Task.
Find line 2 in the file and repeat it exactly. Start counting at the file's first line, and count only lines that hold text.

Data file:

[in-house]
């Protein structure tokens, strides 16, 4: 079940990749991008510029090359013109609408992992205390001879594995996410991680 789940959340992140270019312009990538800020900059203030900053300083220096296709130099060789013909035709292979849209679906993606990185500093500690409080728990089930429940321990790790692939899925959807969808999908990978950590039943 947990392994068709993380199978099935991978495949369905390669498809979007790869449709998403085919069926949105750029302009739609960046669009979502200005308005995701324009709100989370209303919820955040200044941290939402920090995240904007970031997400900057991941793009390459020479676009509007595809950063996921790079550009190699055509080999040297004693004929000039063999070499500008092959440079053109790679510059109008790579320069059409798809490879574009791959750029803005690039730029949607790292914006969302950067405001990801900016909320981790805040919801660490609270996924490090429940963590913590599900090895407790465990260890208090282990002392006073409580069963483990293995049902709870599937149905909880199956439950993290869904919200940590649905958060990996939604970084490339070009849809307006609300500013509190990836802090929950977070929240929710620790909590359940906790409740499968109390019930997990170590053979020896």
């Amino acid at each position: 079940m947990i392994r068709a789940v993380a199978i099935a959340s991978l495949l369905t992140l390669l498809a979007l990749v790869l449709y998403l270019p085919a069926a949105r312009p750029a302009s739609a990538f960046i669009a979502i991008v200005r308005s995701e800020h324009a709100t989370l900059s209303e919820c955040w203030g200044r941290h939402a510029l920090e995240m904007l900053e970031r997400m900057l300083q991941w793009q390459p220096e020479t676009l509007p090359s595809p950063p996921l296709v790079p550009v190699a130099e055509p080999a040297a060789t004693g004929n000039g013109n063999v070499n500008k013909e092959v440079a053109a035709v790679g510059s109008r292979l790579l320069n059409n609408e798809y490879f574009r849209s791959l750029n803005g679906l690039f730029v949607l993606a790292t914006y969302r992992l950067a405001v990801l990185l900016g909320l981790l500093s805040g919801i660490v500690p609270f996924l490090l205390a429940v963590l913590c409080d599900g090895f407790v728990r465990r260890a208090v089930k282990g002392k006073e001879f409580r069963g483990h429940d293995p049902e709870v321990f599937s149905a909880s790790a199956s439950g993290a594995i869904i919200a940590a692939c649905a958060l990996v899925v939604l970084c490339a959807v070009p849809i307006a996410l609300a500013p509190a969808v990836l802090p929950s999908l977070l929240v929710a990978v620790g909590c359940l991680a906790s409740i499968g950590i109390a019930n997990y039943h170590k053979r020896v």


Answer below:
């Protein structure tokens, strides 16, 4: 079940990749991008510029090359013109609408992992205390001879594995996410991680 789940959340992140270019312009990538800020900059203030900053300083220096296709130099060789013909035709292979849209679906993606990185500093500690409080728990089930429940321990790790692939899925959807969808999908990978950590039943 947990392994068709993380199978099935991978495949369905390669498809979007790869449709998403085919069926949105750029302009739609960046669009979502200005308005995701324009709100989370209303919820955040200044941290939402920090995240904007970031997400900057991941793009390459020479676009509007595809950063996921790079550009190699055509080999040297004693004929000039063999070499500008092959440079053109790679510059109008790579320069059409798809490879574009791959750029803005690039730029949607790292914006969302950067405001990801900016909320981790805040919801660490609270996924490090429940963590913590599900090895407790465990260890208090282990002392006073409580069963483990293995049902709870599937149905909880199956439950993290869904919200940590649905958060990996939604970084490339070009849809307006609300500013509190990836802090929950977070929240929710620790909590359940906790409740499968109390019930997990170590053979020896």